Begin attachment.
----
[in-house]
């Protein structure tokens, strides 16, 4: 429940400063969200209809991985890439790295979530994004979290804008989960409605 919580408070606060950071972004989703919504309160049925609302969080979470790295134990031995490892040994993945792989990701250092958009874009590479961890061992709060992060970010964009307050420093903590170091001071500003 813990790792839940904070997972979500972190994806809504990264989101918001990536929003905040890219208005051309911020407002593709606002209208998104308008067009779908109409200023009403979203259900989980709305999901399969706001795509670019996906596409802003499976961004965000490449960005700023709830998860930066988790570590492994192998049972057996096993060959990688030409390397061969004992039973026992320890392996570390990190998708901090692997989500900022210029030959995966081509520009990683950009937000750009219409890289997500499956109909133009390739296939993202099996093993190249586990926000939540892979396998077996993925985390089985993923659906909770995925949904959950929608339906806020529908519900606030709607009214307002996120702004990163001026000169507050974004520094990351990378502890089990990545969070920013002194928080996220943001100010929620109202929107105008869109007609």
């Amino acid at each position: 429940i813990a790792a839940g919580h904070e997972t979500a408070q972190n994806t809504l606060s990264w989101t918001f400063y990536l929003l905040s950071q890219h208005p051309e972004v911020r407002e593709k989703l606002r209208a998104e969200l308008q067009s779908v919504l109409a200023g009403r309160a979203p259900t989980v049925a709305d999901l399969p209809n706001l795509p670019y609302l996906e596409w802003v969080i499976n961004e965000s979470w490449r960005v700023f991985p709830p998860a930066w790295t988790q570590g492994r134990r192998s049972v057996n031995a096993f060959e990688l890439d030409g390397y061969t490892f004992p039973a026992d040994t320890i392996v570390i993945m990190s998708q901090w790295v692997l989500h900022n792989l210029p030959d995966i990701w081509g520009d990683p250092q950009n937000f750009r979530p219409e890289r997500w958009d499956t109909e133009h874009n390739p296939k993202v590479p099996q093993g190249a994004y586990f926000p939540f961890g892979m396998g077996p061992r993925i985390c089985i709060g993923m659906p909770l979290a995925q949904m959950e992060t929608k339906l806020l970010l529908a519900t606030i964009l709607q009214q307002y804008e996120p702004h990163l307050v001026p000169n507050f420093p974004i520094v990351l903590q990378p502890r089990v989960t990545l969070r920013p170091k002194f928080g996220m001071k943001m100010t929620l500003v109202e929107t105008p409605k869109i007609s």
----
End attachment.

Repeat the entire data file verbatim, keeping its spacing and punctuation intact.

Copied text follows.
[in-house]
């Protein structure tokens, strides 16, 4: 429940400063969200209809991985890439790295979530994004979290804008989960409605 919580408070606060950071972004989703919504309160049925609302969080979470790295134990031995490892040994993945792989990701250092958009874009590479961890061992709060992060970010964009307050420093903590170091001071500003 813990790792839940904070997972979500972190994806809504990264989101918001990536929003905040890219208005051309911020407002593709606002209208998104308008067009779908109409200023009403979203259900989980709305999901399969706001795509670019996906596409802003499976961004965000490449960005700023709830998860930066988790570590492994192998049972057996096993060959990688030409390397061969004992039973026992320890392996570390990190998708901090692997989500900022210029030959995966081509520009990683950009937000750009219409890289997500499956109909133009390739296939993202099996093993190249586990926000939540892979396998077996993925985390089985993923659906909770995925949904959950929608339906806020529908519900606030709607009214307002996120702004990163001026000169507050974004520094990351990378502890089990990545969070920013002194928080996220943001100010929620109202929107105008869109007609």
């Amino acid at each position: 429940i813990a790792a839940g919580h904070e997972t979500a408070q972190n994806t809504l606060s990264w989101t918001f400063y990536l929003l905040s950071q890219h208005p051309e972004v911020r407002e593709k989703l606002r209208a998104e969200l308008q067009s779908v919504l109409a200023g009403r309160a979203p259900t989980v049925a709305d999901l399969p209809n706001l795509p670019y609302l996906e596409w802003v969080i499976n961004e965000s979470w490449r960005v700023f991985p709830p998860a930066w790295t988790q570590g492994r134990r192998s049972v057996n031995a096993f060959e990688l890439d030409g390397y061969t490892f004992p039973a026992d040994t320890i392996v570390i993945m990190s998708q901090w790295v692997l989500h900022n792989l210029p030959d995966i990701w081509g520009d990683p250092q950009n937000f750009r979530p219409e890289r997500w958009d499956t109909e133009h874009n390739p296939k993202v590479p099996q093993g190249a994004y586990f926000p939540f961890g892979m396998g077996p061992r993925i985390c089985i709060g993923m659906p909770l979290a995925q949904m959950e992060t929608k339906l806020l970010l529908a519900t606030i964009l709607q009214q307002y804008e996120p702004h990163l307050v001026p000169n507050f420093p974004i520094v990351l903590q990378p502890r089990v989960t990545l969070r920013p170091k002194f928080g996220m001071k943001m100010t929620l500003v109202e929107t105008p409605k869109i007609s």